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Cash awards are single-time payments of cash offered to winners of contests and as a form of employee benefit. They are considered a form of income and must be declared on tax paperwork. One problem sometimes encountered with cash awards is that since taxes are not always deducted at the time the award is made, the recipient may not be aware that taxes will need to be paid on the income, and may not make arrangements to save money for the tax bill.
In competitions, the prize for winning may be a cash award, and people can also request cash awards in lieu of physical items. Contests with prizes like trips, cars, and so forth can offer an equivalent cash value to winners. Winners typically get their cash awards in a lump sum, although sometimes a series of payments can be arranged to distribute the award over several months or years. There may be tax advantages to accepting a cash award in installments.
Employees are sometimes offered cash awards as bonuses. People can get them for good performance, meeting project goals, or performing above and beyond expectations. They are not part of an employee's regular wages and salary, although they are sometimes used to provide a retroactive pay increase. The cash award may be attached to a paycheck or provided in a separate payment, depending on policies at a company, and it will be declared on tax documents by the employer so the authorities know to count it in an employee's earnings.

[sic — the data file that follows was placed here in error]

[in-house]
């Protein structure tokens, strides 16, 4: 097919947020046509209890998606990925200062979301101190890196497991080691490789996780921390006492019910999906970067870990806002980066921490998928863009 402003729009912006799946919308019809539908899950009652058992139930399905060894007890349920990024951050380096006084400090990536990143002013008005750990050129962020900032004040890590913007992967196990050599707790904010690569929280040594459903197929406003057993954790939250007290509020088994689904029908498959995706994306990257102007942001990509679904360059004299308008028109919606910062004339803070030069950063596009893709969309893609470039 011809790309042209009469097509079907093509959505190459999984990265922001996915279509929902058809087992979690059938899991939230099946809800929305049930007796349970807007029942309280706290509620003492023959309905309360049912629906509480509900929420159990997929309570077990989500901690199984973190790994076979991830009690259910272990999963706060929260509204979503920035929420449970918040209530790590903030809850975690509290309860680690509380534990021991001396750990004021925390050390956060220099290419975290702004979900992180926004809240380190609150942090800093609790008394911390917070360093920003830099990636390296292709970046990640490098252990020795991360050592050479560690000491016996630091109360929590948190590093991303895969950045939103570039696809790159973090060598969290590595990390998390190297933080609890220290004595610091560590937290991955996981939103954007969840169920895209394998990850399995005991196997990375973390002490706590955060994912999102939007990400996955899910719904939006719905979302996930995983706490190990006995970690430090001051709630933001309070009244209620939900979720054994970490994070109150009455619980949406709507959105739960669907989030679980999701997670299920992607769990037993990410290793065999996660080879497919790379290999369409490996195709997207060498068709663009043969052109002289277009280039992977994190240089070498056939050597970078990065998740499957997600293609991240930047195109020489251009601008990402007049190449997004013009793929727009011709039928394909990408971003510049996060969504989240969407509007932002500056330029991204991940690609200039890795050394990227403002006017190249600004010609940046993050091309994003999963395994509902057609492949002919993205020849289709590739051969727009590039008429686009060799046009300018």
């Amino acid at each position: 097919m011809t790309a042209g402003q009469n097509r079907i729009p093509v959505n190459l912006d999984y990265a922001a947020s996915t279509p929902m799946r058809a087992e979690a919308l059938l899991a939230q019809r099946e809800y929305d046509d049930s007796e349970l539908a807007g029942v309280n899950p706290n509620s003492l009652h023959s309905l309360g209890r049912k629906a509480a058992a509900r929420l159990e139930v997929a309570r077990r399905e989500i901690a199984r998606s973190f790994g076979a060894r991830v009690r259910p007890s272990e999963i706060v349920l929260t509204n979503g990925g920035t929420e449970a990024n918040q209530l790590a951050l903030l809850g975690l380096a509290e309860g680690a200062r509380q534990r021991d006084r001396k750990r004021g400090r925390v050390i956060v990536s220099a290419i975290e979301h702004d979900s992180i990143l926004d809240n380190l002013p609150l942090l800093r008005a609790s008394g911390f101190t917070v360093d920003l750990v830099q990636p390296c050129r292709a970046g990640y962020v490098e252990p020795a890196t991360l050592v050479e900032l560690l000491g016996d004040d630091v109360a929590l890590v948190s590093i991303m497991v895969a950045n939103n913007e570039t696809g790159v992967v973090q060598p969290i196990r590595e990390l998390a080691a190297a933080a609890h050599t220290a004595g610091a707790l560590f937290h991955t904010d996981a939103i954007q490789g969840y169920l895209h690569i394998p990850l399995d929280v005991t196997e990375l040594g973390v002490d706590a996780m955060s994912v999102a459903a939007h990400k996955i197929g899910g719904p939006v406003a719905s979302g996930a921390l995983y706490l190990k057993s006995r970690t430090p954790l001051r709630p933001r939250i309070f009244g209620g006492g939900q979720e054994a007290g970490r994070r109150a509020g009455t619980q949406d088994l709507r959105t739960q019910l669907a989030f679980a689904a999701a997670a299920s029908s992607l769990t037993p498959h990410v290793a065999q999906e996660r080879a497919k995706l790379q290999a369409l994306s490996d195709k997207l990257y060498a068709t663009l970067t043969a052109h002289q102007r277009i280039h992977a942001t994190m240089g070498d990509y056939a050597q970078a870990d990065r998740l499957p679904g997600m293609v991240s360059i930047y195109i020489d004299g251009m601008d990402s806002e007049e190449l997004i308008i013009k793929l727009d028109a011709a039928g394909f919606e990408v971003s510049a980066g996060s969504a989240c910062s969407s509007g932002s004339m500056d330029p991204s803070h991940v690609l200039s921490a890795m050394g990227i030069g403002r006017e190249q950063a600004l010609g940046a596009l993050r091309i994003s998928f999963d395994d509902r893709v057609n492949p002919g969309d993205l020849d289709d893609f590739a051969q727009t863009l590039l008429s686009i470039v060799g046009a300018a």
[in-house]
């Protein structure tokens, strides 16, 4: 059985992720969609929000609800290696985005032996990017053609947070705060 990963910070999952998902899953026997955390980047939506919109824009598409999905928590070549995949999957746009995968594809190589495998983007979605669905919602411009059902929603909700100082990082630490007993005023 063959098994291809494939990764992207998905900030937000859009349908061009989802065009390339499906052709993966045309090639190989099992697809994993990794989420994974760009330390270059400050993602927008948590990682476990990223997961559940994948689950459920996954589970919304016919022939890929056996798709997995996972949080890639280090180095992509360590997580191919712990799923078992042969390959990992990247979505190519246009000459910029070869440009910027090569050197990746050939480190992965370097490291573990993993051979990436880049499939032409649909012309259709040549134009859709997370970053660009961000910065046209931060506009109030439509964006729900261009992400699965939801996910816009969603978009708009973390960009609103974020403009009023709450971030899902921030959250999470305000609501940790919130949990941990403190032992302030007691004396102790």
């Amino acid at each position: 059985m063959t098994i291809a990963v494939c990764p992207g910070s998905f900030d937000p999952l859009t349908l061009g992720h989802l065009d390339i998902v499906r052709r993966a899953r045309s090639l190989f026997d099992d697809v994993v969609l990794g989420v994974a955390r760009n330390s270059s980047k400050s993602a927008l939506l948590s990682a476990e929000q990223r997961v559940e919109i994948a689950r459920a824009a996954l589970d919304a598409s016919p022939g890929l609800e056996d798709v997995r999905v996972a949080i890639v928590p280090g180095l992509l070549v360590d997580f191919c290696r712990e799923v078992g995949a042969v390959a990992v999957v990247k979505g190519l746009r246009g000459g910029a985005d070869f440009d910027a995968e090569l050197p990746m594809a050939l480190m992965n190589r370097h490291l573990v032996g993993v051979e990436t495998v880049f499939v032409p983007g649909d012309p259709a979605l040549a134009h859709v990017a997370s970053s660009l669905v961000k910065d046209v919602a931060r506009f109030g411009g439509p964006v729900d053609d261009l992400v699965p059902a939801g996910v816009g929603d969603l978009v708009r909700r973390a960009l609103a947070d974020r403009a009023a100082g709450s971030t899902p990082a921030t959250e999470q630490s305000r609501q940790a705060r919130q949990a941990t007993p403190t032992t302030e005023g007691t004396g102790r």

When people receive cash awards, they will be required to disclose them when filing taxes for the year. People receiving large awards may want to consult an accountant about the tax implications. An accountant can help people estimate how much they will owe so they can set funds aside to pay the tax bill. Accountants can also provide information about how to reduce overall tax liability to make a tax bill smaller by accounting for business expenses, allowable personal expenses, charitable donations, and so forth.
For certain types of notable recognitions and prizes, like the Nobel Prize, it is traditional to offer a cash award to recipients, but recipients do not conventionally keep the award. Although not required to, most Nobel winners donate their cash awards to charities related to their areas of interest and research. Often, these donations are publicized to draw attention to the charity honored with the winnings.